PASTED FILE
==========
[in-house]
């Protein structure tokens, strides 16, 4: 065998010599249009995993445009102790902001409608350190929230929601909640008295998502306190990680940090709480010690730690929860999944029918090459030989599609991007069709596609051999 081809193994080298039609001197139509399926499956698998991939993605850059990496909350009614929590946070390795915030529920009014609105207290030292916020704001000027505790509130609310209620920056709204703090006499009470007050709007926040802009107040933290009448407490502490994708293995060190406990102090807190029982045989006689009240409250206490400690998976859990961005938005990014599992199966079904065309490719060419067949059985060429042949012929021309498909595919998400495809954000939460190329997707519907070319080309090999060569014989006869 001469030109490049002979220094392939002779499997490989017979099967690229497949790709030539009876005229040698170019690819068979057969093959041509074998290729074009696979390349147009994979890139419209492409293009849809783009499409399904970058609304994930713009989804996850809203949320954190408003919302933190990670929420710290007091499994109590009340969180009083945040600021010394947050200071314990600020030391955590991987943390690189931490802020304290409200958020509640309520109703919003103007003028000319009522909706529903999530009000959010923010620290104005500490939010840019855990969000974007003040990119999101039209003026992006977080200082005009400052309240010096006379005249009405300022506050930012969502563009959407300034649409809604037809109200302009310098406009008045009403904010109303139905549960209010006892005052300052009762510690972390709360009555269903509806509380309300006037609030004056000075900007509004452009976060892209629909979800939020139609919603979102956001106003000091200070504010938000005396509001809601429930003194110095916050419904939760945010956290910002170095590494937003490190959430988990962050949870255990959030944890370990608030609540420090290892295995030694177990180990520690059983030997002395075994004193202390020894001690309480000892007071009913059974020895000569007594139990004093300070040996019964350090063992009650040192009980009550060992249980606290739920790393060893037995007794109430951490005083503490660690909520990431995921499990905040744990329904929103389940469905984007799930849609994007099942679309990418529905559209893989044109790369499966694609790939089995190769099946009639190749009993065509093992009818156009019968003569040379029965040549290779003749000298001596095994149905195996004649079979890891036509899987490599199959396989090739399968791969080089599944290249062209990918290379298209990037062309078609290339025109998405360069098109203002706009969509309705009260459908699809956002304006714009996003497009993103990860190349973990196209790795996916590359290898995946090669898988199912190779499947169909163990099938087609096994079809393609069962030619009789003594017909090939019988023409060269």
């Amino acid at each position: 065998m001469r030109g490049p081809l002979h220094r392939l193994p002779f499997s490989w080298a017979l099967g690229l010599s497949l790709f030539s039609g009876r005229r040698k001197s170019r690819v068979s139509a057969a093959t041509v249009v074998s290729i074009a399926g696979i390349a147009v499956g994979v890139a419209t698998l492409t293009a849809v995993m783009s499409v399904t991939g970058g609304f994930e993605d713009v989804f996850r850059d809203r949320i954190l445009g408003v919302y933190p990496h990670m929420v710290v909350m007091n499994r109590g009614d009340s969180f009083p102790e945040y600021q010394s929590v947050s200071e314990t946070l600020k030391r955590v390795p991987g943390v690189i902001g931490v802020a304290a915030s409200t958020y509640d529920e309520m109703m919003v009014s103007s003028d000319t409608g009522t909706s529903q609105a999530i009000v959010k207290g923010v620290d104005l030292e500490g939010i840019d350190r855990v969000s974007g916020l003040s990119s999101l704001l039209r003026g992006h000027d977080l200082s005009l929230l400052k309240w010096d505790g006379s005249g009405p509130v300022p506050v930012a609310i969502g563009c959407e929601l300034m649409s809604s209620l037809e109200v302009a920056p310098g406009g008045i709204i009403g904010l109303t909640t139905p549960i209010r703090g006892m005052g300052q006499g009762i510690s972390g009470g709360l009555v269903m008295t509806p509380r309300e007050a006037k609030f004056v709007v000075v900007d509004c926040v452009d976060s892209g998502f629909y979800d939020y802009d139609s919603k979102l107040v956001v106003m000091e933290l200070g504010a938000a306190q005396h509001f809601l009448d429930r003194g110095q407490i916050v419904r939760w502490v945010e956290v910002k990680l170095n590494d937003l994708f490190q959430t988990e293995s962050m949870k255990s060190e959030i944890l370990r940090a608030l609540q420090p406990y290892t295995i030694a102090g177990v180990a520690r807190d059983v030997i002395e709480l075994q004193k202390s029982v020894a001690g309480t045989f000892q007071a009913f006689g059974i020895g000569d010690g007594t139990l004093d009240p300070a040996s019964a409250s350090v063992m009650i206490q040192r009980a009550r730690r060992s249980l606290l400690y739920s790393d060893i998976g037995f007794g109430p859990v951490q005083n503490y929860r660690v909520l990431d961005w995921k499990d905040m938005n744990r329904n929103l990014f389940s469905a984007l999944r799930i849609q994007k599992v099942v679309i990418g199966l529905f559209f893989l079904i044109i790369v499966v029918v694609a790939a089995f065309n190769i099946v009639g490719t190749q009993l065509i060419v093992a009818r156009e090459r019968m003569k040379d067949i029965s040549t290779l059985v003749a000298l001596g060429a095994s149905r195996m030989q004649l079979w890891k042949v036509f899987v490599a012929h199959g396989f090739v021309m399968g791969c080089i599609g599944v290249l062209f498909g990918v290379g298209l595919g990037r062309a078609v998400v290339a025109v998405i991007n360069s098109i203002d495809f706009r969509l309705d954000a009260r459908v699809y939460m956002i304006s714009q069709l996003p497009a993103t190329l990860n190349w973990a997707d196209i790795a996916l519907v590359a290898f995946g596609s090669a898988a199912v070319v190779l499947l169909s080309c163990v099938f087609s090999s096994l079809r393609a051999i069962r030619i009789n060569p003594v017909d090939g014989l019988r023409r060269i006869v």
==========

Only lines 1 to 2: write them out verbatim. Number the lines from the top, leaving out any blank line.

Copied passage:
[in-house]
């Protein structure tokens, strides 16, 4: 065998010599249009995993445009102790902001409608350190929230929601909640008295998502306190990680940090709480010690730690929860999944029918090459030989599609991007069709596609051999 081809193994080298039609001197139509399926499956698998991939993605850059990496909350009614929590946070390795915030529920009014609105207290030292916020704001000027505790509130609310209620920056709204703090006499009470007050709007926040802009107040933290009448407490502490994708293995060190406990102090807190029982045989006689009240409250206490400690998976859990961005938005990014599992199966079904065309490719060419067949059985060429042949012929021309498909595919998400495809954000939460190329997707519907070319080309090999060569014989006869 001469030109490049002979220094392939002779499997490989017979099967690229497949790709030539009876005229040698170019690819068979057969093959041509074998290729074009696979390349147009994979890139419209492409293009849809783009499409399904970058609304994930713009989804996850809203949320954190408003919302933190990670929420710290007091499994109590009340969180009083945040600021010394947050200071314990600020030391955590991987943390690189931490802020304290409200958020509640309520109703919003103007003028000319009522909706529903999530009000959010923010620290104005500490939010840019855990969000974007003040990119999101039209003026992006977080200082005009400052309240010096006379005249009405300022506050930012969502563009959407300034649409809604037809109200302009310098406009008045009403904010109303139905549960209010006892005052300052009762510690972390709360009555269903509806509380309300006037609030004056000075900007509004452009976060892209629909979800939020139609919603979102956001106003000091200070504010938000005396509001809601429930003194110095916050419904939760945010956290910002170095590494937003490190959430988990962050949870255990959030944890370990608030609540420090290892295995030694177990180990520690059983030997002395075994004193202390020894001690309480000892007071009913059974020895000569007594139990004093300070040996019964350090063992009650040192009980009550060992249980606290739920790393060893037995007794109430951490005083503490660690909520990431995921499990905040744990329904929103389940469905984007799930849609994007099942679309990418529905559209893989044109790369499966694609790939089995190769099946009639190749009993065509093992009818156009019968003569040379029965040549290779003749000298001596095994149905195996004649079979890891036509899987490599199959396989090739399968791969080089599944290249062209990918290379298209990037062309078609290339025109998405360069098109203002706009969509309705009260459908699809956002304006714009996003497009993103990860190349973990196209790795996916590359290898995946090669898988199912190779499947169909163990099938087609096994079809393609069962030619009789003594017909090939019988023409060269």